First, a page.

Fifty-five Thai coworking spaces were surveyed in this report by Techsauce and CAAP which reveals many interesting insights from the co-working space scene. Five to six years ago, several factors came together at just the right moment to spark rabid growth in Thailand’s startup ecosystem, enabling Thailand’s first tech startup event to grow from a gathering of 120 people to a regional-level tech conference with over 3000 attendees within just 5 years.
For coworking, it was the infamous Great Bangkok Flood of 2011 that led two brothers, Charle and Amarit Chareonphan, to seek out an alternate office solution when they were flooded out from their own offices, which in turn led to the start of HUBBA – Thailand’s first coworking space geared toward tech startups. With their passion for community-building, the two helped to spearhead Thailand’s coworking space movement which soon blossomed into what has become one of the country’s largest startup community-building initiatives today with many co-working spaces, niche spaces such as co-making spaces and duel concept-spaces such as “cafe x coworking” or “hostel x coworking” sprouting up all over the city sweeping Bangkok into a co-working craze.
Coworking spaces throughout Thailand were surveyed for this report, including 39 in Thailand, 7 in Chiang Mai and in Khon Kaen, Pattaya, Krabi, Phuket, Koh Phangan & Hat Yai. Some interesting insights are revealed in this report:
- The majority of coworking spaces (36 out of 55) opened during 2014-2015. Only 9 have been opened recently (i.e. less and 1-2 years).
- Almost three-quarters of them (76%) are open more than 10 hours a day.
- Some offer desk-type seating, some organize their spaces in other ways or maintain open spaces for more flexible purposes such as cafes or event venues, etc.
- 4% have closed down their business, because they couldn’t reach the intended market (Possible because of their location); a few have also shifted their type of business because they found more profitable products.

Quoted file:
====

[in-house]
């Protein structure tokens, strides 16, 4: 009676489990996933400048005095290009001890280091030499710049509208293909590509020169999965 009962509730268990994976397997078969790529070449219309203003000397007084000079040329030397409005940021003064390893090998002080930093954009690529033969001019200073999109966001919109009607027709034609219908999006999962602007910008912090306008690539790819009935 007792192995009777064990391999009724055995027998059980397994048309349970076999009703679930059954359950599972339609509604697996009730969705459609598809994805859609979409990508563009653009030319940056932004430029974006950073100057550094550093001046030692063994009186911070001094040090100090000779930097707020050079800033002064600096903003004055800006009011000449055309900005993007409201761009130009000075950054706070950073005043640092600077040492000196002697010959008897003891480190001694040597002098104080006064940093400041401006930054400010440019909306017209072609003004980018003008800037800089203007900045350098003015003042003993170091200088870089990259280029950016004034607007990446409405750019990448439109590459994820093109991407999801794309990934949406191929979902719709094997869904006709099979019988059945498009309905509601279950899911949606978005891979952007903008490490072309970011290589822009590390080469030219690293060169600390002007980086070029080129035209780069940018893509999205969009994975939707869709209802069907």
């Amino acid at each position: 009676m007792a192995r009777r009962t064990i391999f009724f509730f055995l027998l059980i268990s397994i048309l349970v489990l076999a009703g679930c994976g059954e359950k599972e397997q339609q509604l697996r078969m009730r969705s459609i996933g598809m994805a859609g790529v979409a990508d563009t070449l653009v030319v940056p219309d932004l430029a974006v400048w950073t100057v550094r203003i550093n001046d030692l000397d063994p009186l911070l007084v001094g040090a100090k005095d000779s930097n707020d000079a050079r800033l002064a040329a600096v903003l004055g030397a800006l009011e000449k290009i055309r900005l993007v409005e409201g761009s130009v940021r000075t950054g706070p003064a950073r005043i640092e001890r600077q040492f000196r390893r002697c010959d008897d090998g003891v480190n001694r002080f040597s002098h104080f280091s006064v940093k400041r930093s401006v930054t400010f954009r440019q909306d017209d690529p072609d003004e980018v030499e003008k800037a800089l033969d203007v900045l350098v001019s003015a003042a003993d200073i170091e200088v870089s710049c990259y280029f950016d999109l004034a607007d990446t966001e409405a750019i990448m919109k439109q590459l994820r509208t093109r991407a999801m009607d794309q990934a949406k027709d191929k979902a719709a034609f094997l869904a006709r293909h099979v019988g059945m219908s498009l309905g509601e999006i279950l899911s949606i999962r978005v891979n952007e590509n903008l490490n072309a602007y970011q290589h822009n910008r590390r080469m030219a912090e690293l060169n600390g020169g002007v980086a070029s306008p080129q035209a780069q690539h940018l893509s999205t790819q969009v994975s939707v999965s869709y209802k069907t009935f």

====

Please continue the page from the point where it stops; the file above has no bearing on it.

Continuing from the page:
- About 1/3 of them (19 of these spaces) offer 20-50 seats; most spaces are small and primarily focused on hot desking. They started their business with very basic funding.
- Meeting rooms are usually more profitable than hot desks, and at least 44% of these spaces offer meeting rooms.
Most co-working spaces have found that location is the best selling point!
- Daily rates vary from 160 THB – 450 THB, and monthly rates from 1200 THB – 8700 THB.
- Most of the co-working spaces don’t have a membership system. Some of them take private offices as members. Many of them did not have a membership system when they first started and only implemented it later. Surprisingly, most do not offer additional benefits for those who have purchased a membership package.
- Amazingly, 58% said most of their customers found out about them through social media.
- Most of them said they are breaking even & being financially sustainable, but at the same time don’t make a huge amount of money from it.
We are doing good business, but it isn’t enough of a trend yet to earn a large amount of cash.
- In their opinion, location is the best selling point – most of their customers travel to the space via BTS or MRT. Those in the vicinity of department stores, schools, universities have an advantage because they draw tutors, students and parents.
- Loft style co-working spaces are the most popular type of design (11 out of 55). Customers prefer the casual, homey & mysterious yet stylish feel that fuses creativity & productivity.
- The big surprise: Most co-working spaces are not actually geared toward startups! Only 10 in this survey were geared toward startups. The top three customer groups are students, freelancers & the general public. Yet only 4% of the coworking spaces offer student discounts.
- Less than half of them actually identify primarily as co-working spaces. Some other popular identifications include serviced office, meeting rooms, cafes, co-living or co-making spaces and workshop & event venues.
A wider coworking community, The Coworking Alliance of Asia Pacific (CAAP) unifies, supports and promotes collaborative coworking across the region. It counts many coworking spaces and community spaces among its members, including HUBBA Thailand, HUBUD (Bali), The Working Capitol & Collective Works (Singapore), TAO HUB (Koh Tao, Thailand), @CAT (Penang), and numerous other spaces in Cambodia, Indonesia, Australia, and even Saudi Arabia.
Techsauce is the leading source of all tech and business news in Thailand and Southeast Asia. Our on-the-ground reporters and home field advantage make it the home of unique insights, analysis, opinion pieces and data on one of the most mature digital ecosystems in Southeast Asia. Techsauce was born from the partnership of two titans in the Thai technology startup industry, between Thumbsup, the leading technology media in Thailand, and HUBBA, the biggest coworking space network in Thailand. At Thumbsup and HUBBA, we believe that through the combination our different expertise in media, events and community, together we will become a stronger force to drive the Thai startup ecosystem.
Techsauce also hosts Thailand’s largest international startup conference annually. This year’s Techsauce Global Summit 2017 will be held at Bangkok’s Centara Grand Convention Centre on July 28-29, 2017.
See a full list of speakers and full info here: http://summit.techsauce.co
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